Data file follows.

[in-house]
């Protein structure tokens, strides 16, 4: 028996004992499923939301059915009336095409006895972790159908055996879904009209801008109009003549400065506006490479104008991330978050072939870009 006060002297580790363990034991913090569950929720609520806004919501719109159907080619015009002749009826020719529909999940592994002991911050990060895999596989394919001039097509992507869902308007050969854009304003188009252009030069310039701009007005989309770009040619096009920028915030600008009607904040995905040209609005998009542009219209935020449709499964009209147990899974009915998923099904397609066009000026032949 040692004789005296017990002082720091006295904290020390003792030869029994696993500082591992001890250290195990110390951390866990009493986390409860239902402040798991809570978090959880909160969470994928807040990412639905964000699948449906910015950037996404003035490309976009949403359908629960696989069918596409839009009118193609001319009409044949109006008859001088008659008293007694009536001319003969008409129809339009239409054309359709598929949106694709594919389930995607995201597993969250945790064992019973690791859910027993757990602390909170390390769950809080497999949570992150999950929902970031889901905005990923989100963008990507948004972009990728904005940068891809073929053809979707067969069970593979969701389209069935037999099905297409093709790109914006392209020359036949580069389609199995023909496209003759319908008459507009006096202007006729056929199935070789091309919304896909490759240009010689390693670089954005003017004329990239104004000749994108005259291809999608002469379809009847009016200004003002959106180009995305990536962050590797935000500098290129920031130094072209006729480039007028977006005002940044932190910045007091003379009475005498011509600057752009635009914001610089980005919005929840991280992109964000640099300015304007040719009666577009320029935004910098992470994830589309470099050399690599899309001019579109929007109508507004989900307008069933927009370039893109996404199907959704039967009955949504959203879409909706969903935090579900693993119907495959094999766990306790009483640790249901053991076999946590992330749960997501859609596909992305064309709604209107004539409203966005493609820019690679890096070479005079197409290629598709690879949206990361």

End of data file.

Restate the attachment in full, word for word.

[in-house]
């Protein structure tokens, strides 16, 4: 028996004992499923939301059915009336095409006895972790159908055996879904009209801008109009003549400065506006490479104008991330978050072939870009 006060002297580790363990034991913090569950929720609520806004919501719109159907080619015009002749009826020719529909999940592994002991911050990060895999596989394919001039097509992507869902308007050969854009304003188009252009030069310039701009007005989309770009040619096009920028915030600008009607904040995905040209609005998009542009219209935020449709499964009209147990899974009915998923099904397609066009000026032949 040692004789005296017990002082720091006295904290020390003792030869029994696993500082591992001890250290195990110390951390866990009493986390409860239902402040798991809570978090959880909160969470994928807040990412639905964000699948449906910015950037996404003035490309976009949403359908629960696989069918596409839009009118193609001319009409044949109006008859001088008659008293007694009536001319003969008409129809339009239409054309359709598929949106694709594919389930995607995201597993969250945790064992019973690791859910027993757990602390909170390390769950809080497999949570992150999950929902970031889901905005990923989100963008990507948004972009990728904005940068891809073929053809979707067969069970593979969701389209069935037999099905297409093709790109914006392209020359036949580069389609199995023909496209003759319908008459507009006096202007006729056929199935070789091309919304896909490759240009010689390693670089954005003017004329990239104004000749994108005259291809999608002469379809009847009016200004003002959106180009995305990536962050590797935000500098290129920031130094072209006729480039007028977006005002940044932190910045007091003379009475005498011509600057752009635009914001610089980005919005929840991280992109964000640099300015304007040719009666577009320029935004910098992470994830589309470099050399690599899309001019579109929007109508507004989900307008069933927009370039893109996404199907959704039967009955949504959203879409909706969903935090579900693993119907495959094999766990306790009483640790249901053991076999946590992330749960997501859609596909992305064309709604209107004539409203966005493609820019690679890096070479005079197409290629598709690879949206990361």